“An almond doesn’t lactate, I will confess.”
Dr. Gottlieb’s acknowledgment that FDA has for years largely ignored enforcement of its own standards was a welcome development to us, and to all companies dedicated to manufacturing and marketing real dairy products. Even more important than Dr. Gottlieb’s recognition that fake food marketers are abusing his agency’s regulations, is the commissioner’s indication the FDA is finally going to take a prescribed course of action to regulate the use of dairy terms on decidedly non-dairy products.
This comes after an intensive effort by NMPF over the past two years to force this issue to the fore within FDA. In the absence of a strong hand – or really, much of any regulation at all – we’ve witnessed a proliferation of plant powders and nut slurries mimicking real milk in a transparent attempt to bask in milk’s healthy halo.
Decades ago, when the primary offender was products marketed as soy “milk,” NMPF warned FDA that if it didn’t circumscribe the use of that term as defined by its existing standards, we’d see a mushrooming of other products also co-opting the word – along with other popular and legally defined dairy terms such as yogurt, cheese, ice cream and butter. And sure enough, as regulators looked the other way, the field has expanded past soy (which is actually decreasing in sales) to things like almonds, quinoa, hemp, potatoes and bananas.
Indeed, this is much more than just a concern regarding fluid milk, as the fake food crowd is increasingly trying to peddle products mimicking cheese and yogurt made from the same substrates as the fluid milk imitators, but again containing no real dairy ingredients.
As encouraged as we are about Dr. Gottlieb’s proclamations that “we do have a standard of identity [for milk]” and “I do intend to enforce that,” we also have to be prepared that the regulatory course will take time and require a committed dairy community of farmers, processors and others to achieve a satisfactory outcome. We know that an army of vegans and animal rights activists, working in concert with the marketers of these imitation products, oppose any effort by FDA to enforce the clear and unequivocal dairy standards. The agency will likely solicit public comments to build a legal case for why the existing dairy label standards should finally be consistently applied. It’s sad that regulators should need additional data to support an action that seems obvious and necessary, but that is the reality of the process.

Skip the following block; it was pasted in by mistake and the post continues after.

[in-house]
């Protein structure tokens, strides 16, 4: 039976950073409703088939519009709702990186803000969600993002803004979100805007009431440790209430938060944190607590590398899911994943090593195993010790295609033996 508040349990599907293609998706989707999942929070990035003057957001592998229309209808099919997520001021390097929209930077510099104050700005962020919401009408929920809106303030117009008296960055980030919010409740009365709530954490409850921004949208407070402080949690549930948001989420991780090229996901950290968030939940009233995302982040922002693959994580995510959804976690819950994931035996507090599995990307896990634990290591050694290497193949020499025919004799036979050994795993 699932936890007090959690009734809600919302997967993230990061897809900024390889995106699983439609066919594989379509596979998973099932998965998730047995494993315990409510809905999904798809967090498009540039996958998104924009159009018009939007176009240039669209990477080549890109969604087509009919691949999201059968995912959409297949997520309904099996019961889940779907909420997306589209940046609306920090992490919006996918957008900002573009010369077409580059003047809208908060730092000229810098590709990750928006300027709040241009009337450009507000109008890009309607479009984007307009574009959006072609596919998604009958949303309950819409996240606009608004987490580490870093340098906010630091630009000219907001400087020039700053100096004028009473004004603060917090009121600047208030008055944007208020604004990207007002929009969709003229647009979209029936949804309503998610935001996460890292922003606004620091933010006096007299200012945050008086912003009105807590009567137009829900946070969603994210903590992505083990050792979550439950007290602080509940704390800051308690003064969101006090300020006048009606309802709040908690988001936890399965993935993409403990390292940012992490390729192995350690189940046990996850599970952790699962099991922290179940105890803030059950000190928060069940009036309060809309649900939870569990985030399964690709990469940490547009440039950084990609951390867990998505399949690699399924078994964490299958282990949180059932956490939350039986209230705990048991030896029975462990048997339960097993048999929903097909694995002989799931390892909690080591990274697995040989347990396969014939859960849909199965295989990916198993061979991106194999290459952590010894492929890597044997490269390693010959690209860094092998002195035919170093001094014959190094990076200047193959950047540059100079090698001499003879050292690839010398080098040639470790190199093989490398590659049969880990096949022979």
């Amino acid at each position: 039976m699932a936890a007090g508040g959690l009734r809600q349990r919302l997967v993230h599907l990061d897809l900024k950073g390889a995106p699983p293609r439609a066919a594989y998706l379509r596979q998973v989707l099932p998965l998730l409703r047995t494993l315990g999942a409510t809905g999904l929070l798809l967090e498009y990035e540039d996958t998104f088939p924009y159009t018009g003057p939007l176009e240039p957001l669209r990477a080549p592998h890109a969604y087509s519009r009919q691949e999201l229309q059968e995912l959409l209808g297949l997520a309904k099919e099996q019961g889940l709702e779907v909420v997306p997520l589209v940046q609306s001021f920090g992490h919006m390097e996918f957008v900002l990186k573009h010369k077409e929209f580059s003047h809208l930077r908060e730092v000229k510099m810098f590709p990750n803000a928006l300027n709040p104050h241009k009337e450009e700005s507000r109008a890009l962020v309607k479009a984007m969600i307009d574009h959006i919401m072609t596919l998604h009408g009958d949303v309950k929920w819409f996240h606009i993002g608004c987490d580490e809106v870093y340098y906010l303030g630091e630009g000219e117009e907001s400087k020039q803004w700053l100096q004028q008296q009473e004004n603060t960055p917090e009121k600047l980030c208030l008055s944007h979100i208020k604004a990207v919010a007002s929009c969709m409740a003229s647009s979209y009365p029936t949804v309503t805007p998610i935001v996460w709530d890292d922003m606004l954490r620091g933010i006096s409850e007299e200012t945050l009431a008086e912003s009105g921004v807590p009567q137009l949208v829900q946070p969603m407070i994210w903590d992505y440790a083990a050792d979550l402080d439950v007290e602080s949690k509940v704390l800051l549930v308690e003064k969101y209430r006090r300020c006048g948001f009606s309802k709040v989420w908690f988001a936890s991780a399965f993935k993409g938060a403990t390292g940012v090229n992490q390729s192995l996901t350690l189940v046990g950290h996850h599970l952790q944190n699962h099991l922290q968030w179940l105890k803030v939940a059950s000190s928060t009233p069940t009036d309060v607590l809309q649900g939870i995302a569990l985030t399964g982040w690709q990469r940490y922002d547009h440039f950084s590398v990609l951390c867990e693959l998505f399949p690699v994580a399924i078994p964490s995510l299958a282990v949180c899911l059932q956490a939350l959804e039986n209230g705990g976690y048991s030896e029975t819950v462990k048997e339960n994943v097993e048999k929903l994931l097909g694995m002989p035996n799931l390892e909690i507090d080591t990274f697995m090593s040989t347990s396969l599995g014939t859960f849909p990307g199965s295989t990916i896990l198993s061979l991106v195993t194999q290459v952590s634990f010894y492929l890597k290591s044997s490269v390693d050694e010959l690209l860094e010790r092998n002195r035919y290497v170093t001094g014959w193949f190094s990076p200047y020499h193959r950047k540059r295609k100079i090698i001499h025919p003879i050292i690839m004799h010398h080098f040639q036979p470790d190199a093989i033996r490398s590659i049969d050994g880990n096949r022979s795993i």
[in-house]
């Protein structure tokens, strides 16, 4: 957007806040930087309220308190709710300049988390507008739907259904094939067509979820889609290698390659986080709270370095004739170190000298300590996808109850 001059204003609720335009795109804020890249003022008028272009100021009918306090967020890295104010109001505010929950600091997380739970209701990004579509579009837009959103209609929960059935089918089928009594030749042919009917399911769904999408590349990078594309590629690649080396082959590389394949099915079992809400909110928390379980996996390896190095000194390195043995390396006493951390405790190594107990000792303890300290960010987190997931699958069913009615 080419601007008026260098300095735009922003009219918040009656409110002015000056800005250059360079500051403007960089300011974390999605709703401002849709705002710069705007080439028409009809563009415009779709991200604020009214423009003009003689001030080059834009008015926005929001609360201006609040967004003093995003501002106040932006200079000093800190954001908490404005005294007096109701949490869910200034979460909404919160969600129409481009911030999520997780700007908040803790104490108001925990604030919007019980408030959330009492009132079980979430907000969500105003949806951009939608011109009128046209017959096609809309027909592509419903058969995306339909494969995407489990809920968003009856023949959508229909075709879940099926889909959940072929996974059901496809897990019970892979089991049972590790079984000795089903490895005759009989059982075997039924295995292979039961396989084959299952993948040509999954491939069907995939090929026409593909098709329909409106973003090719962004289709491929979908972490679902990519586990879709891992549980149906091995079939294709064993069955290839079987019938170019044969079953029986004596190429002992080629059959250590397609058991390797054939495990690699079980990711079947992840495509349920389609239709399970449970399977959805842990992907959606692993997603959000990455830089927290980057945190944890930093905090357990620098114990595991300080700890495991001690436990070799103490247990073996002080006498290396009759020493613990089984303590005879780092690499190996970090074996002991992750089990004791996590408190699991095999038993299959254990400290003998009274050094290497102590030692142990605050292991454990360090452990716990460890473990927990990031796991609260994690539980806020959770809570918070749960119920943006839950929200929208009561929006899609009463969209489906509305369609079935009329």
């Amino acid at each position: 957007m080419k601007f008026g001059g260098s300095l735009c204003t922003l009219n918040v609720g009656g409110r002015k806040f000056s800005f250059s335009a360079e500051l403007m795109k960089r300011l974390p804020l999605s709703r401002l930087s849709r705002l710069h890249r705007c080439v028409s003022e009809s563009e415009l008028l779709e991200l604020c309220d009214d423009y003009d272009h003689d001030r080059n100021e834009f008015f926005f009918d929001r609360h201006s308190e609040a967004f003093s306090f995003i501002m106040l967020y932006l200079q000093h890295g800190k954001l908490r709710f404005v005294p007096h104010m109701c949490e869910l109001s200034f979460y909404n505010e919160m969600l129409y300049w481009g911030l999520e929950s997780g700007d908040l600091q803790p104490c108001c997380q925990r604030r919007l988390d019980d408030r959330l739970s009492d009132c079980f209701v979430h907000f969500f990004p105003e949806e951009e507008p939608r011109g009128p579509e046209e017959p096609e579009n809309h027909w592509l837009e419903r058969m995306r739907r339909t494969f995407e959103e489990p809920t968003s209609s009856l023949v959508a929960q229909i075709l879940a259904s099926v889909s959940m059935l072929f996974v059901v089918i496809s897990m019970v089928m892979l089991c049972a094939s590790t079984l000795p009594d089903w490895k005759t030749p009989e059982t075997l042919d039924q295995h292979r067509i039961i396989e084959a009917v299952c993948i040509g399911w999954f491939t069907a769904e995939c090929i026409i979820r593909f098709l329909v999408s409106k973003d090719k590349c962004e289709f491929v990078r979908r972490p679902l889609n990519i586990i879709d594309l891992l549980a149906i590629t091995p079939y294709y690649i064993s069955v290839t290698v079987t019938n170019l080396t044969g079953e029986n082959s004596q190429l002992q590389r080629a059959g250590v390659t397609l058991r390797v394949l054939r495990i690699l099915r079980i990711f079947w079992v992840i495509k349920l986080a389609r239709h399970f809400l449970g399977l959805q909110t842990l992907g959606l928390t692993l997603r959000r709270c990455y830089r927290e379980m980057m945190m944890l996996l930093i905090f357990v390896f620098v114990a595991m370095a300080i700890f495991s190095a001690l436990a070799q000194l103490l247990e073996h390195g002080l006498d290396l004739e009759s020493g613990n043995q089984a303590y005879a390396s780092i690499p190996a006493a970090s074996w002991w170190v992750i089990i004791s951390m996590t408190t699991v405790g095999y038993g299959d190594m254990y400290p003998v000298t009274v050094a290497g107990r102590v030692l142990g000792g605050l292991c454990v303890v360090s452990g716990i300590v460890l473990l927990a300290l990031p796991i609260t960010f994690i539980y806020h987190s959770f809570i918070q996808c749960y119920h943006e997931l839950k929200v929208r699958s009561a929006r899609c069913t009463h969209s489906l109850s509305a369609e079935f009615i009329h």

Toward that end, NMPF will work with our members and other like-minded defenders of dairy’s good name to urge FDA to change course. We all need to impress upon the agency how important it is that the current dairy standards of identity are enforced and followed in the future. On July 26, we testified as part of FDA’s effort to modernize food standards, but more voices are needed.
What does the end game look like? It certainly won’t result in a major hardship for the marketers of the plant-based copycats, as the required labeling changes will be similar to what’s required elsewhere in the world. Many of the most popular brands of plant-based beverages are also sold in Canada, the United Kingdom and the European Union, in packages that are very similar to those sold here. The only difference is that these brands actually follow the rules against using “milk” as a product term. The United States – although it has the same standards – hasn’t enforced them, which created this Wild West environment of products displaying food names they don’t actually contain.
As we’ve repeatedly told FDA, the reason that this issue matters is that nutrition matters. The term “milk,” regardless of the product using it, conveys that the substance inside the carton is healthy and nutritious.
Real milk always has the same nutritional content, with the only variation being the fat content a consumer decides to choose. Milk is the No. 1 source of nine essential vitamins and minerals in children’s diets, but the imitators lack any consistent profile. Their nutritional content is all over the map, and none deliver the same beneficial nutrients as real milk in each and every glass. That’s why resolving this dispute is a consumer health imperative requiring FDA’s engagement, and not just a squabble between the dairy community and the upstarts wanting to ride on our coattails. FDA has even acknowledged this, announcing on July 26 that it intends to review its standards of identity in relation to potential public health consequences.
While these fake foods have every right to be in the marketplace, they don’t have the right to call themselves something they are not – especially not a food with an existing standard of identity. At the very least, removing the dairy-specific terms from their labels will hopefully help consumers realize that not all “milks” are created equal.